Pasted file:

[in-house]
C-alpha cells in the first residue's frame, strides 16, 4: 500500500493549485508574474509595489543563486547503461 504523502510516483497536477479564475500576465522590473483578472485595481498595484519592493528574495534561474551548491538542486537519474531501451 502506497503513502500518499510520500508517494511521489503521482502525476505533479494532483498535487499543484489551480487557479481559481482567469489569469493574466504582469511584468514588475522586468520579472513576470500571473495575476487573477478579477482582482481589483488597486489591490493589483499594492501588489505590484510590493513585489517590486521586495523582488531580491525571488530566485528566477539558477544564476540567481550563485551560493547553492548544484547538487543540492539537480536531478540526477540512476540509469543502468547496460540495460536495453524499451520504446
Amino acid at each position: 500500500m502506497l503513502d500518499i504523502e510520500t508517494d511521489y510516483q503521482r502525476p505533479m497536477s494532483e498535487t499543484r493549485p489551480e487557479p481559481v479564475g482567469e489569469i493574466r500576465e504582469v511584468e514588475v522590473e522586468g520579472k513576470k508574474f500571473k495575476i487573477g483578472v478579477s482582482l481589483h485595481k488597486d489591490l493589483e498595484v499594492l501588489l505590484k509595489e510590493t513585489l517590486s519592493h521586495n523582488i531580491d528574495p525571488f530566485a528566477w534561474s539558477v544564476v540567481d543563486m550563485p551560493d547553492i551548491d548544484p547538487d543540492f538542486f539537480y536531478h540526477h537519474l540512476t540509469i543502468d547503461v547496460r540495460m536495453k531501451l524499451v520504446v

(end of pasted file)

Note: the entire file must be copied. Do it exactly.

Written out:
[in-house]
C-alpha cells in the first residue's frame, strides 16, 4: 500500500493549485508574474509595489543563486547503461 504523502510516483497536477479564475500576465522590473483578472485595481498595484519592493528574495534561474551548491538542486537519474531501451 502506497503513502500518499510520500508517494511521489503521482502525476505533479494532483498535487499543484489551480487557479481559481482567469489569469493574466504582469511584468514588475522586468520579472513576470500571473495575476487573477478579477482582482481589483488597486489591490493589483499594492501588489505590484510590493513585489517590486521586495523582488531580491525571488530566485528566477539558477544564476540567481550563485551560493547553492548544484547538487543540492539537480536531478540526477540512476540509469543502468547496460540495460536495453524499451520504446
Amino acid at each position: 500500500m502506497l503513502d500518499i504523502e510520500t508517494d511521489y510516483q503521482r502525476p505533479m497536477s494532483e498535487t499543484r493549485p489551480e487557479p481559481v479564475g482567469e489569469i493574466r500576465e504582469v511584468e514588475v522590473e522586468g520579472k513576470k508574474f500571473k495575476i487573477g483578472v478579477s482582482l481589483h485595481k488597486d489591490l493589483e498595484v499594492l501588489l505590484k509595489e510590493t513585489l517590486s519592493h521586495n523582488i531580491d528574495p525571488f530566485a528566477w534561474s539558477v544564476v540567481d543563486m550563485p551560493d547553492i551548491d548544484p547538487d543540492f538542486f539537480y536531478h540526477h537519474l540512476t540509469i543502468d547503461v547496460r540495460m536495453k531501451l524499451v520504446v